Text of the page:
Solomon chose to glorify himself by building a larger house for himself than for God. His focus went away from living for God to living for himself. He chose to have 700 wives and 300 concubines because he “clung to these in love” (1 Kings 11:2). Could this be real love? Or would it be more the case of lust? I do not think it possible for a man to truly say that he is totally in love with 1000 women! He was more concerned with satisfying his own emotions and physical desires that to listen to God, the very source of his wisdom. Wisdom’s kryptonite is selfishness. I find this verse really sad: 1 Kings 11:9 “And the Lord was angry with Solomon, because his heart had turned away from the Lord, the God of Israel, who had appeared to him twice“. If God ever appeared to me once, I doubt I would ever forget that occasion. TWICE? How can you turn away from that? As Lifehouse wrote in their song, “how can I stand here with you and not be moved by you?” We have got to realise that our selfish desires can actually stop us from turning to the source of life and wisdom.

We marvel at people who seem wise, who always seem to know the right things to say or do. But I believe that wisdom is available for all. As James 1:5 says, “If any of you lacks wisdom, let him ask God, who gives generously to all without reproach, and it will be given him.” We have just to realise that wisdom does not override emotions, and does not necessarily dictate choices. Wisdom may give us an insight into how we should approach a situation, but it is still your choice to choose to follow wisdom’s guidance in the face of emotions or desires that tell us otherwise. That is true wisdom.

One key for future success

 

It’s been a very interesting month to say the least. There have been situations that brought big celebrations, and other situations that brought big questions. These situations make it easy to get sucked into the emotions of the present, narrowing your ability to plan and focus on what God wants to do next. Normally my issue is the opposite where I’m planning too far ahead and failing to be with the people I’m leading and encouraging and building up those around me. However this season seems to have crept under my skin more than usual. The effect of this on my life has been quite interesting to note. I’ve been feeling a little more unfocussed and more tired than usual. It has been great that this season has coincided with my church’s 21 days of fasting. So far we are a week in, and it’s really helped to bring me back to God. So while God always needs to be the #1 focus that brings future success, I’m going to assume that you are familiar with that, and touch on something that seems to come really naturally for me, and I’ve recognised this as a key in my life.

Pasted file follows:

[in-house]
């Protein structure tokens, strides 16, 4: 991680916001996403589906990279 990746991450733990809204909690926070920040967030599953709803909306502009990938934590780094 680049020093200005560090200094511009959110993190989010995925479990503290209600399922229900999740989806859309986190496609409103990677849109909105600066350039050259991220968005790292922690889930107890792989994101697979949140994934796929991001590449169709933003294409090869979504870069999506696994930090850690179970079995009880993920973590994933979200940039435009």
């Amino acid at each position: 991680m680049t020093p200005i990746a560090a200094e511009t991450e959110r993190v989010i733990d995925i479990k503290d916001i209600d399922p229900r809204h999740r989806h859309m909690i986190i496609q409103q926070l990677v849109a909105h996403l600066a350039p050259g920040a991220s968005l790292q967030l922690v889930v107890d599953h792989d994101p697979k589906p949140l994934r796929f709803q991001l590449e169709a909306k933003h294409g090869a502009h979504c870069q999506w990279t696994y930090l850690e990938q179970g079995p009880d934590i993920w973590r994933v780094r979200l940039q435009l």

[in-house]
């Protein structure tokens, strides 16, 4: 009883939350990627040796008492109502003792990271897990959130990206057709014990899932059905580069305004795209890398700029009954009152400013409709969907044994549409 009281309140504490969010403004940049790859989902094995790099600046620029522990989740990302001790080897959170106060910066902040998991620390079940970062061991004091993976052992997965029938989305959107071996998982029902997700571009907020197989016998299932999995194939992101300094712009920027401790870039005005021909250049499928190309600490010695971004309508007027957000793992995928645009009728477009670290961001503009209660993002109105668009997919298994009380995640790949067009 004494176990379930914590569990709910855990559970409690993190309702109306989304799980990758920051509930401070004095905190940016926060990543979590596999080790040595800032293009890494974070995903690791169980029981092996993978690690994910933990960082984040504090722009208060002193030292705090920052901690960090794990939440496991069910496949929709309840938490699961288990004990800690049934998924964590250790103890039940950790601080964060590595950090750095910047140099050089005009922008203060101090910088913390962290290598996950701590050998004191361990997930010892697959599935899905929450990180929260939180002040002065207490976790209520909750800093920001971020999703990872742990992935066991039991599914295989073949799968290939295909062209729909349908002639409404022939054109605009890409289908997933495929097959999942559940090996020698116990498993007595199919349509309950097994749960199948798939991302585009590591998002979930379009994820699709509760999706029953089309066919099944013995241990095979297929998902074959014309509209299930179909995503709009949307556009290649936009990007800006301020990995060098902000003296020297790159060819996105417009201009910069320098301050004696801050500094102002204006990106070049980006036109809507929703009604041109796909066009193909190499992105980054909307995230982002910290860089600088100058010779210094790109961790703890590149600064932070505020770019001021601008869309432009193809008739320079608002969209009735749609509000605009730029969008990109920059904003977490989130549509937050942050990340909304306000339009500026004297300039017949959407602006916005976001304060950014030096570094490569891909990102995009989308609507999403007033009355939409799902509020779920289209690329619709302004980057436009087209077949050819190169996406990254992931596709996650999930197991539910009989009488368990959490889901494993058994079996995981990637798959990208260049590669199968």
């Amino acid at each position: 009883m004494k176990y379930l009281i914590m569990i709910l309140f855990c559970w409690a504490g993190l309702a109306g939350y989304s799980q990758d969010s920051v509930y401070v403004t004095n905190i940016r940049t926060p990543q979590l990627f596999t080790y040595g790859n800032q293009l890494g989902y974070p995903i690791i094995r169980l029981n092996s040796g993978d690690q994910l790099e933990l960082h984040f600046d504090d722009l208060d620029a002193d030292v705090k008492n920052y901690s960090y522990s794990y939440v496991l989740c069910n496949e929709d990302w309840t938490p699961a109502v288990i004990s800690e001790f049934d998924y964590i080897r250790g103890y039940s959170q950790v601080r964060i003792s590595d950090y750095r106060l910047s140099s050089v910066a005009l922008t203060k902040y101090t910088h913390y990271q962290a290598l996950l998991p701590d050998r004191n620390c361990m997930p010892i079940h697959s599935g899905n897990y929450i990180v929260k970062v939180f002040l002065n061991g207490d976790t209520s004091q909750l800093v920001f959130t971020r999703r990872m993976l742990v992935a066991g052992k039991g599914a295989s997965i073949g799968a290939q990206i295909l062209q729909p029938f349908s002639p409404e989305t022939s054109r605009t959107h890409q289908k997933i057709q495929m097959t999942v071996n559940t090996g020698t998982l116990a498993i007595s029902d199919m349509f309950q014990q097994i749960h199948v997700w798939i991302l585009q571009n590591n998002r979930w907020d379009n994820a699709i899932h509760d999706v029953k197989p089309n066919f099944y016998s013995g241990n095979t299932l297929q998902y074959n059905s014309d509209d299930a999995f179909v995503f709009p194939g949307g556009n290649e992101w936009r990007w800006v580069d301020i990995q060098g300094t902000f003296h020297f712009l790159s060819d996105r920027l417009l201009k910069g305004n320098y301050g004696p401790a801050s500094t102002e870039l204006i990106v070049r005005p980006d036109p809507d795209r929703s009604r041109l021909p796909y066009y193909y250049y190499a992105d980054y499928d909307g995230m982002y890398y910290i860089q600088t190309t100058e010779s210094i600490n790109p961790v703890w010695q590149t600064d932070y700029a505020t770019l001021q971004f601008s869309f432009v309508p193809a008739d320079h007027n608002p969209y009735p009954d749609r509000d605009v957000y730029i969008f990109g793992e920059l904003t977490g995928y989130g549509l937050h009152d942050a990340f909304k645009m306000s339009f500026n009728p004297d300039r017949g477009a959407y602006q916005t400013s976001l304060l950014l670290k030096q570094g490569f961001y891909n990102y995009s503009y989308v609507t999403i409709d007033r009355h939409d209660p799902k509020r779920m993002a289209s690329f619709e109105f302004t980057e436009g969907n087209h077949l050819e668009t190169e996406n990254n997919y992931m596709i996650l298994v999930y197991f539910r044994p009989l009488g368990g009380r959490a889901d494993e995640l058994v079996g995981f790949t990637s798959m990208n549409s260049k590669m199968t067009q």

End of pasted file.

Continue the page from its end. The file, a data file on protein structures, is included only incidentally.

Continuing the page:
This key that I’m talking about is a thirst to continue learning. As Steve Jobs often quoted, “Stay hungry, stay foolish”. I’ve tried to approach every situation I find myself in with an appetite to learn something. This can be something about myself: how I work, something that I can improve on, an attitude that I’m carrying, etc. This has really helped me grow in my leadership. When I first became a pastor I was very much focused on the tasks I was doing. This often would be at the cost of people around me. I was happy to chop and change things in the effort to see something happen but without thinking about the people doing those tasks. Feedback from people I trusted helped me to develop a principle I try to stick to now: people before product. This lesson that I’ve learnt has helped me avoid some critical errors in leading people.

From situations that arise you can also learn the strengths of people around you (as well as their weaknesses). This can help you build a team around you based on their strengths and passions. I believe that as a pastor my role is not to simply make the church service work or something like that. I find myself growing in my obsession to see people thrive in a role that they are passionate about, and skilled for. I believe that God has placed specific giftings on people, and I am to be held accountable for my people. A part of this accountability is to see them rise up and thrive in a role that is suited to them.

One final area I would like to write about is learning to listen to God better. Through trials and tough situations, learning to listen out for God is so important. But that is also true in celebration moments. In other words, leading is about leaning into God more. Quite often what we hear from God confuses us because it isn’t quite what we were expecting. But learning to trust and obey can only bring you under God’s covering, which is the best place to be.

So a key to build future success is to learn right now where you are at, and build keys and experience to help you through future situations 🙂

Deal or No Deal: don’t settle for second best in your relationships

 

After a hectic week with a conference last week, finishing off by preaching at church was simply a joy. As I got some great feedback regarding the message, and with a couple of people being in kids and unable to hear the message (technology let us down yesterday), I’ve put a skeleton of my notes as this week’s post.